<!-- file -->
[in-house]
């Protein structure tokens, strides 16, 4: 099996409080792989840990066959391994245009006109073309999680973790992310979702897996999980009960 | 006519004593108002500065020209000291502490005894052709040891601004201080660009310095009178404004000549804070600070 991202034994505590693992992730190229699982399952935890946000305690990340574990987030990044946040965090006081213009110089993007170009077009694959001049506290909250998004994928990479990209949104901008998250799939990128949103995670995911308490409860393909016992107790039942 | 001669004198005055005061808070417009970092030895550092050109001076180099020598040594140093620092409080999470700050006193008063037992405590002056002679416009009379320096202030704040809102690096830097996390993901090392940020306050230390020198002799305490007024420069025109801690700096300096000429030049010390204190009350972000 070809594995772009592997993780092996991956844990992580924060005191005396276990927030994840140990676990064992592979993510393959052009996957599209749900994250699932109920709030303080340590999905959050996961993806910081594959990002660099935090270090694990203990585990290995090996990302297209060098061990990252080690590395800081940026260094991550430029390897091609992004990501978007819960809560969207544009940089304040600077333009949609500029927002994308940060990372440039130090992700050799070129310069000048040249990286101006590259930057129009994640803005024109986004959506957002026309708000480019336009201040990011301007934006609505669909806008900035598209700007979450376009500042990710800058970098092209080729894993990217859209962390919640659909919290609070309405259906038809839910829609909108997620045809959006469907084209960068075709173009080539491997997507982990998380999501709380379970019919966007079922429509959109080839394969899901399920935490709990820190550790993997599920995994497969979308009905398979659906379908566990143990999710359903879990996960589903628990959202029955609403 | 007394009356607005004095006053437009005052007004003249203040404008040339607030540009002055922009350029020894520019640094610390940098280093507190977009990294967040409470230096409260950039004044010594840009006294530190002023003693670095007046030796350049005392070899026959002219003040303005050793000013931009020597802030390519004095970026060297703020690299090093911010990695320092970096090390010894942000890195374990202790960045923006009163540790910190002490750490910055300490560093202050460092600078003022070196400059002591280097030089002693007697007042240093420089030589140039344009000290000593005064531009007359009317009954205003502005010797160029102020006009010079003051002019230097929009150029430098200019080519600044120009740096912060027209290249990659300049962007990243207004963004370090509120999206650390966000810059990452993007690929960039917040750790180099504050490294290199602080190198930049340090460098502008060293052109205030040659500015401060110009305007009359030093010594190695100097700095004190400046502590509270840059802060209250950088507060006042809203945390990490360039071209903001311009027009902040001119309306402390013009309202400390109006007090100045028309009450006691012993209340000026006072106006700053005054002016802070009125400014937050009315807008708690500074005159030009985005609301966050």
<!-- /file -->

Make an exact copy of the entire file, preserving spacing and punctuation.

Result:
[in-house]
């Protein structure tokens, strides 16, 4: 099996409080792989840990066959391994245009006109073309999680973790992310979702897996999980009960 | 006519004593108002500065020209000291502490005894052709040891601004201080660009310095009178404004000549804070600070 991202034994505590693992992730190229699982399952935890946000305690990340574990987030990044946040965090006081213009110089993007170009077009694959001049506290909250998004994928990479990209949104901008998250799939990128949103995670995911308490409860393909016992107790039942 | 001669004198005055005061808070417009970092030895550092050109001076180099020598040594140093620092409080999470700050006193008063037992405590002056002679416009009379320096202030704040809102690096830097996390993901090392940020306050230390020198002799305490007024420069025109801690700096300096000429030049010390204190009350972000 070809594995772009592997993780092996991956844990992580924060005191005396276990927030994840140990676990064992592979993510393959052009996957599209749900994250699932109920709030303080340590999905959050996961993806910081594959990002660099935090270090694990203990585990290995090996990302297209060098061990990252080690590395800081940026260094991550430029390897091609992004990501978007819960809560969207544009940089304040600077333009949609500029927002994308940060990372440039130090992700050799070129310069000048040249990286101006590259930057129009994640803005024109986004959506957002026309708000480019336009201040990011301007934006609505669909806008900035598209700007979450376009500042990710800058970098092209080729894993990217859209962390919640659909919290609070309405259906038809839910829609909108997620045809959006469907084209960068075709173009080539491997997507982990998380999501709380379970019919966007079922429509959109080839394969899901399920935490709990820190550790993997599920995994497969979308009905398979659906379908566990143990999710359903879990996960589903628990959202029955609403 | 007394009356607005004095006053437009005052007004003249203040404008040339607030540009002055922009350029020894520019640094610390940098280093507190977009990294967040409470230096409260950039004044010594840009006294530190002023003693670095007046030796350049005392070899026959002219003040303005050793000013931009020597802030390519004095970026060297703020690299090093911010990695320092970096090390010894942000890195374990202790960045923006009163540790910190002490750490910055300490560093202050460092600078003022070196400059002591280097030089002693007697007042240093420089030589140039344009000290000593005064531009007359009317009954205003502005010797160029102020006009010079003051002019230097929009150029430098200019080519600044120009740096912060027209290249990659300049962007990243207004963004370090509120999206650390966000810059990452993007690929960039917040750790180099504050490294290199602080190198930049340090460098502008060293052109205030040659500015401060110009305007009359030093010594190695100097700095004190400046502590509270840059802060209250950088507060006042809203945390990490360039071209903001311009027009902040001119309306402390013009309202400390109006007090100045028309009450006691012993209340000026006072106006700053005054002016802070009125400014937050009315807008708690500074005159030009985005609301966050």